Water Crisis

Water Crisis

Did you ever think about your accessibility to water? Do you ever have to think about whether your water is filled with harmful substances? Your answer is probably no; but did you know that there are millions of people around the world without clean drinking water? According to http://www.Unwater.org , about 783 million people have no access to clean water and 85 percent of the population live in the driest part of the world. Water is vital to life and everybody is entitled to clean drinking water; water helps your body function regularly and maintain all bodily functions and it’s a shame that over 6 million people die each year because of water-related diseases.

In Flint Michigan there has been an ongoing water crisis since April of 2014. Before 1967 the Flint River had been the city’s main water resource; however in 1967 the city switched over to the Lake Huron and brought their supply through the Detroit Water and Sewage Department. It wasn’t until recently in 2014 that the city switched back to the Flint River; Lake Huron’s pipeline was under construction. Little did they know the Flint River was 19 times more corrosive than Lake Huron. Residents began to see brown water that looked and smelled bad come out of their faucets; city and state officials tried to calm them by telling them everything was fine… but it wasn’t. The water supply led to elevated iron levels in infants and children as well as traces of Legionnaire’s disease.

Africa is facing a constant increase in inadequate water supply. According to WHO, only 59% of Africa’s population has access to a clean water supply. Even the places in Africa that can obtain water have many contamination risks. The surface water sources are highly contaminated so groundwater is the best way to go; although groundwater isn’t 100% safe. So, I know what you’re thinking, why can’t they just transport the clean water to  places that don’t have the access? The problem is money, it is extremely costly to pipe fresh water to places that don’t have it. It also costs too much to have Africa’s whole population drilling water from the ground. It is very surprising that South Africa has one of the most clean water systems in the whole world, however water borne diseases are on the rise because of a lack of sanitation.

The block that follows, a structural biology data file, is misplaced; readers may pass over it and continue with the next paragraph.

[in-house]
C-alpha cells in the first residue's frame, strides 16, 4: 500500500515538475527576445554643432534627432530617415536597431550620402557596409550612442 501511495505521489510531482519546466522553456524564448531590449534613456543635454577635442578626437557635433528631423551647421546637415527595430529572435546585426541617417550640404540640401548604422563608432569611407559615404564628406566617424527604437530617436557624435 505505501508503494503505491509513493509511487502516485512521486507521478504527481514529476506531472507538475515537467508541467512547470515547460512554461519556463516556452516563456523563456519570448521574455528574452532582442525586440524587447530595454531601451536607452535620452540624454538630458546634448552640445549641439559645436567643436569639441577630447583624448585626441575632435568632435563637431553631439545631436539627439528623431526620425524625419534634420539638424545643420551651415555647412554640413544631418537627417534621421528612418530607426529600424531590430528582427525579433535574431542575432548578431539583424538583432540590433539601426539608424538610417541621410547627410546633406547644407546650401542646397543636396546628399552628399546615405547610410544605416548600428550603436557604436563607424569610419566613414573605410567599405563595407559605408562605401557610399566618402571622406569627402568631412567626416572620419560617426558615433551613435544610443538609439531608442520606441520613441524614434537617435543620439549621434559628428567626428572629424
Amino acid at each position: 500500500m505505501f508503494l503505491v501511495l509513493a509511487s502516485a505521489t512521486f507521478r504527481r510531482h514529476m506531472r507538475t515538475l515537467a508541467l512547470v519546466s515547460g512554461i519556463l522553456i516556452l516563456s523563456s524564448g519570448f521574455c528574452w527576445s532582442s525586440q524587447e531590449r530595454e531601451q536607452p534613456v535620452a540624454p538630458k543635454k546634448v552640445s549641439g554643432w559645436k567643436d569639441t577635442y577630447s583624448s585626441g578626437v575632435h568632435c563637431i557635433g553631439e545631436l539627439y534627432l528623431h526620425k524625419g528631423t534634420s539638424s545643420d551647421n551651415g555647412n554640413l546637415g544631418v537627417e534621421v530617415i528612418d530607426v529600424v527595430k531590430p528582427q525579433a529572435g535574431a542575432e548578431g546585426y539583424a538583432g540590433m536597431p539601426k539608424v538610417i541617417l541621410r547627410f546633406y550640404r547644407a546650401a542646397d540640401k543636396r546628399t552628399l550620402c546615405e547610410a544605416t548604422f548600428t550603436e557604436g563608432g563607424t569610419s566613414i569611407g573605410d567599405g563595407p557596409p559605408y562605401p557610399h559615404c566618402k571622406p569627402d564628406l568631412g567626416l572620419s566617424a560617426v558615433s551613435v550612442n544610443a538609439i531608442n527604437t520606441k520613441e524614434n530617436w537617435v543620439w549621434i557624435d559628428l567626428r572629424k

I’m positive that Africa and Flint Michigan aren’t the only places in the world that have an inadequate water supply.  So many people die of malnutrition and many other diseases each year. However, there are ways you can help: you can donate to water.org, you can regulate how much water you use per day, and you could try not to pollute the water as much.

Sources:  Functions of Water: Health Benefits | Everyday Health http://www.everydayhealth.com/water-health/water-body-health.aspx http://water.org/help/ https://thewaterproject.org/water-crisis/water-in-crisis-south-africa http://www.cnn.com


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